Temporal variations in atmospheric CO2 concentrations in Kuwait City, Kuwait with comparisons to Phoenix, Arizona, USA

Hassan A. Nasrallah, Robert Balling, Shaker Mohammed Madi, Lamya Al-Ansari

Research output: Contribution to journalArticlepeer-review

49 Scopus citations


Hourly atmospheric carbon dioxide (CO2) concentration measurements are available from 1996 to present for a suburban site within the growing metropolitan area of Kuwait City. Analyses of this record reveal (a) an annual cycle with highest values in February and lowest values in September reflecting the growth and decay of vegetation in the Northern Hemisphere as well as fluctuations in motor traffic, (b) a weekly cycle with highest values during the weekdays and lowest values during weekends, and (c) a diurnal cycle with highest values after sunset when the local atmosphere becomes more stable following vehicular emission of CO2 throughout the day and lowest values in late afternoon following several hours of relatively unstable conditions. During the daytime, CO2 concentrations are related to wind direction, with westerly winds (coming from the desert) promoting lowest CO2 concentrations. At night, lowest CO2 levels are associated with higher wind speeds and winds from the north. The findings from the Kuwait City area, particularly when contrasted with the situation in Phoenix, further our understanding of the dynamics of CO2 levels in urban environments.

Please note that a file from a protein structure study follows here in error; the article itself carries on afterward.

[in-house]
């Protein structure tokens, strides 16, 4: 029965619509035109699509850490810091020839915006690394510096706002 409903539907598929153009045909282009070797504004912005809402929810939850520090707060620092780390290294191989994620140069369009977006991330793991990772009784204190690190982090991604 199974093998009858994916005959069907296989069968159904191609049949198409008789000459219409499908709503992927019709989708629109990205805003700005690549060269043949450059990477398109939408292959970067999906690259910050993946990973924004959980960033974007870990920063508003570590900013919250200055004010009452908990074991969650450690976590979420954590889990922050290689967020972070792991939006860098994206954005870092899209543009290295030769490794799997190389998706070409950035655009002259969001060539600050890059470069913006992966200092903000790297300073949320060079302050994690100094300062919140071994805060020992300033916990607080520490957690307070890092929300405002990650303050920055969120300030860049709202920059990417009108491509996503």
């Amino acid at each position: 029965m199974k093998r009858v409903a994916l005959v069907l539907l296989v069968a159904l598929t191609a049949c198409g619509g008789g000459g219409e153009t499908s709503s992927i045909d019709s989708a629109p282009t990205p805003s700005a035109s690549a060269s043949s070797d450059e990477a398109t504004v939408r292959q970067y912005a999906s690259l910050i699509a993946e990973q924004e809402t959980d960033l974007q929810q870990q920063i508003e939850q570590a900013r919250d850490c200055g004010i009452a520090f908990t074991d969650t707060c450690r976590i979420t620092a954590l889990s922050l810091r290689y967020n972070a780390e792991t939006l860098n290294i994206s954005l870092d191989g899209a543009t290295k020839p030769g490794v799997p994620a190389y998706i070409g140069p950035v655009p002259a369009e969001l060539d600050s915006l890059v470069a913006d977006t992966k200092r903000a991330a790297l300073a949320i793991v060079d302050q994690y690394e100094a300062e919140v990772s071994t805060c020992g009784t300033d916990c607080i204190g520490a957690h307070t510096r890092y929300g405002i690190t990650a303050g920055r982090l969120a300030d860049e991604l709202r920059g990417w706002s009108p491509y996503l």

Original languageEnglish (US)
Pages (from-to)301-305
Number of pages5
JournalEnvironmental Pollution
Issue number2
StatePublished - Feb 1 2003


  • Carbon dioxide
  • Kuwait City
  • Phoenix, Arizona
  • Urban climate

ASJC Scopus subject areas

  • Toxicology
  • Pollution
  • Health, Toxicology and Mutagenesis

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